Painstaking and formally exquisite, this single-minded drama has an almost documentary precision. Jane (Julia Garner, superb) is the new assistant for a big-shot entertainment mogul. That you can affix Doe to her name suggests that she could be any young woman entering the media industry. From her perspective we witness a single day at work, during which she suffers an endless stream of subtle degradations. These include gaslighting emails from her superiors, invidious collusion among her male peers, and, in the most painful scene, the artificial sympathy of human resources.
Written and directed by nonfiction filmmaker Kitty Green, the screenplay is the product of extensive research and testimony. But the realistic grounding of Jane’s encounters is transformed by the film’s tonal sterility. Characters speak off key. Believably mundane conversations are swallowed up by uncanny interiors and identikit office layouts. These rooms are airless, the inhabitants vacant. In a narratively justified move, the boss is only ever heard. His authority is necessarily non-visual: for him, consequences and awkward confrontations don’t exist. Accountability is a bad joke, one for the golf course.
Fletcher Chancey’s weird and eerie production design advances what could have been a mere fictionalised document towards the status of an unsettling art object. Leslie Shatz’s heightened sound work contributes to the general sense of hypersensitivity and suffocation. Never has audio of shuffled papers and shut staplers been so intrusive. Menial tasks are shaded with minor jeopardy, with the threat of occupational exclusion, with terminal pariah status. The persuasive display of microaggressions doesn’t simply gesture to current cultural politics but generates a state of accumulated aesthetic anxiety.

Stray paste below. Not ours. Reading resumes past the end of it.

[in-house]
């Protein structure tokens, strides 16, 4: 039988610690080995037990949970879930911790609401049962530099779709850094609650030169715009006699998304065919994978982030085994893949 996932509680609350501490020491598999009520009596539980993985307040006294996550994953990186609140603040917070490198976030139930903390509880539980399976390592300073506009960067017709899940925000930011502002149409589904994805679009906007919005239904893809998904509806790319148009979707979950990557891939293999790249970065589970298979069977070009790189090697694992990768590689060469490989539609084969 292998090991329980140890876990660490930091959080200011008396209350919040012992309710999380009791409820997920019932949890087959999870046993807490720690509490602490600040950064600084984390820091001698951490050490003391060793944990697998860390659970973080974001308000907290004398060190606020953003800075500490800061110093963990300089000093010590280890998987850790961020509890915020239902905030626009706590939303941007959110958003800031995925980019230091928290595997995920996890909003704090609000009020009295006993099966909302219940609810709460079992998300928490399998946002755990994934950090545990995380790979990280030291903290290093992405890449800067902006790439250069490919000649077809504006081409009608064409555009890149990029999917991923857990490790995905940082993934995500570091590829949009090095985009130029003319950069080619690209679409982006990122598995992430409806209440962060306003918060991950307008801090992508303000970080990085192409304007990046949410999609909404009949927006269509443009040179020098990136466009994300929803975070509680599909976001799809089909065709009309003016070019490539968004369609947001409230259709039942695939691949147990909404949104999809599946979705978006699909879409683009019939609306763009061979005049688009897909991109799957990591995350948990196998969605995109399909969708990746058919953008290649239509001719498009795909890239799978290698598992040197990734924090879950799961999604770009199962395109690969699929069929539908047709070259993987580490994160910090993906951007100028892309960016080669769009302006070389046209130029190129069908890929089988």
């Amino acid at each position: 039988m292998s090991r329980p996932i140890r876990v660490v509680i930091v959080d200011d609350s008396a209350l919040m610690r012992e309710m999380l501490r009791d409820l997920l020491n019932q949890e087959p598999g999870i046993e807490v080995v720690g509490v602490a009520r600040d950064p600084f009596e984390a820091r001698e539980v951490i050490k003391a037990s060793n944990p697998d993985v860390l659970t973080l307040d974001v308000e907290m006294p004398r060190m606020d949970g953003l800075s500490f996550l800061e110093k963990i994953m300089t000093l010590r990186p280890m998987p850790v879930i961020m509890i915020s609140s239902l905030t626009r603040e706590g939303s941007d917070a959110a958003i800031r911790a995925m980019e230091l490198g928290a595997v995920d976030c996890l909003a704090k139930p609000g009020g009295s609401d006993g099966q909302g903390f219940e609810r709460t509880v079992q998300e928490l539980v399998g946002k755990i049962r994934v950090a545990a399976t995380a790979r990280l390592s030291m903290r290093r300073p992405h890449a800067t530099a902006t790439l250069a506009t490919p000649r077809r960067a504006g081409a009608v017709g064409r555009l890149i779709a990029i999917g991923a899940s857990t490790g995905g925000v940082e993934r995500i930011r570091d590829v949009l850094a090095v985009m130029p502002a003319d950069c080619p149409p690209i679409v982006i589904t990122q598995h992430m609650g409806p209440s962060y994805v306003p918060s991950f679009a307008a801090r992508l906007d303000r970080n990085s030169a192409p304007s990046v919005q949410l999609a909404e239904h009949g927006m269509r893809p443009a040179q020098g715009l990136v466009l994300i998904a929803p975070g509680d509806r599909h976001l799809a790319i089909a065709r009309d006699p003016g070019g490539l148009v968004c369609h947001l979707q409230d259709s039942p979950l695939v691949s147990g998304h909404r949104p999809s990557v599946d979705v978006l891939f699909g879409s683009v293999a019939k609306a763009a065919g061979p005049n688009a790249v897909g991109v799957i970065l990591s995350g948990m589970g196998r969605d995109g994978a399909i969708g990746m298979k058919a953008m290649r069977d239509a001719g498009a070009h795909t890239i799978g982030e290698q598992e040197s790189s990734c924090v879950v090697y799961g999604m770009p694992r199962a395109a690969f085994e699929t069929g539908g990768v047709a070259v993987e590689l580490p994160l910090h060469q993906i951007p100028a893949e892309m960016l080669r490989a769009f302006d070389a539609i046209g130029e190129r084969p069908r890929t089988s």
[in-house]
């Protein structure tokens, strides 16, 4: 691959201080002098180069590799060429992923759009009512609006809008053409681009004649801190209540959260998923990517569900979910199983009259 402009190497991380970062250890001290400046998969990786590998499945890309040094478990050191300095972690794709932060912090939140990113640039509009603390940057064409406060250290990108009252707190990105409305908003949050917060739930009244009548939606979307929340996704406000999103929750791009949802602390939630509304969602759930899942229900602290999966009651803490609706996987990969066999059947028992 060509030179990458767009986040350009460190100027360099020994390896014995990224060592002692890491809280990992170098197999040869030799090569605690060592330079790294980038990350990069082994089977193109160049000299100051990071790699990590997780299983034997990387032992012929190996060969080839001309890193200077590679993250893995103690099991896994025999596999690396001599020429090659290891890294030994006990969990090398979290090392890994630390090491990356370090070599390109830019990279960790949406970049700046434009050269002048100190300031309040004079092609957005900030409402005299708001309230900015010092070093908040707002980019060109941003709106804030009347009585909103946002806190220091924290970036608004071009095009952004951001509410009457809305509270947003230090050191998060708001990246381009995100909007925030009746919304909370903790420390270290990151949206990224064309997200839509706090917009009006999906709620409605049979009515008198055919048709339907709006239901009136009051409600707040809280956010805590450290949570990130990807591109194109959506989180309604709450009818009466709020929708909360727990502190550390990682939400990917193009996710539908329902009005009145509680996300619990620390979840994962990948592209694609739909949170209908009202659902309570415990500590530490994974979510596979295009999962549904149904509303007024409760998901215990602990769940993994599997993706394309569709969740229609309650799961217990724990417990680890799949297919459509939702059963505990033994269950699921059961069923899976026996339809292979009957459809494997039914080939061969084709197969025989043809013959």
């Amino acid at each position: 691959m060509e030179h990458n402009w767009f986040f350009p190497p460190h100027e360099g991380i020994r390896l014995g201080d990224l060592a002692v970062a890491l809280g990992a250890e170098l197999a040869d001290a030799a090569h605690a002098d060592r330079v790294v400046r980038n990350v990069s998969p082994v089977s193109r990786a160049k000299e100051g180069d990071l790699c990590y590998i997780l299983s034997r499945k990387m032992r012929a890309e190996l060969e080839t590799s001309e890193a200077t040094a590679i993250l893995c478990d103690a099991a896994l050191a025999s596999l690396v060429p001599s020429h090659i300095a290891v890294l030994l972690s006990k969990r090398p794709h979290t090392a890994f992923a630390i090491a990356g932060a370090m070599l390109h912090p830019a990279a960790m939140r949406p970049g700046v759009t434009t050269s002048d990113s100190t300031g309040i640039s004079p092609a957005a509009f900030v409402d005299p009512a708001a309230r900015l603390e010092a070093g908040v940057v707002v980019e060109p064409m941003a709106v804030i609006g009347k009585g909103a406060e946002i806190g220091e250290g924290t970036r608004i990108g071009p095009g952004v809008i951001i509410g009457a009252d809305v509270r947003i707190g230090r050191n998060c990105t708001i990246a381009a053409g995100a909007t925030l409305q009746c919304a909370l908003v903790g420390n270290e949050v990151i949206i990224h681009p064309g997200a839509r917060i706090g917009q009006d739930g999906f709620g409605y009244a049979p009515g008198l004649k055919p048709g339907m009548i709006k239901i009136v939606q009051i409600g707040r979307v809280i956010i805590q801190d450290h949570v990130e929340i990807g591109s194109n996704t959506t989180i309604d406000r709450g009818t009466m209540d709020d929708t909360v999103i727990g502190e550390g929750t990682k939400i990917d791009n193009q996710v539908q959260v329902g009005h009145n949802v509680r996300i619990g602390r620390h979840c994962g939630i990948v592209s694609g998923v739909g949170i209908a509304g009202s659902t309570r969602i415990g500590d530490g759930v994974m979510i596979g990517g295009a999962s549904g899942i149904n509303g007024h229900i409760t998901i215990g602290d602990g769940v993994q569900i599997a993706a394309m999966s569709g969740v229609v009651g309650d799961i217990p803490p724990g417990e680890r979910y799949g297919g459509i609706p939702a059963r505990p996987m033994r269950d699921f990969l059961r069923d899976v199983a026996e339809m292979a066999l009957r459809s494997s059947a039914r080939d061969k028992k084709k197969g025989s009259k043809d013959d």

Garner’s performance holds together under this oppressive spatial and sonic weight. She retains in Jane a show of steeliness and self-determination that belies her compromised position. The abuse of power is pervasive: it follows her out of the building and into the street. Green’s eye for detail, aided by Michael Latham’s detached cinematography, doesn’t relent. Jane finally has time for herself. She buys a muffin. Crumbs fall onto the counter. Still in the vicinity of her workplace, she wraps up the rest and leaves.
The Assistant is released nationwide on 3rd April 2020.
Read more reviews from our Berlin Film Festival 2020 coverage here.
For further information about the event visit the Berlin Film Festival website here.
Watch the trailer for The Assistant here: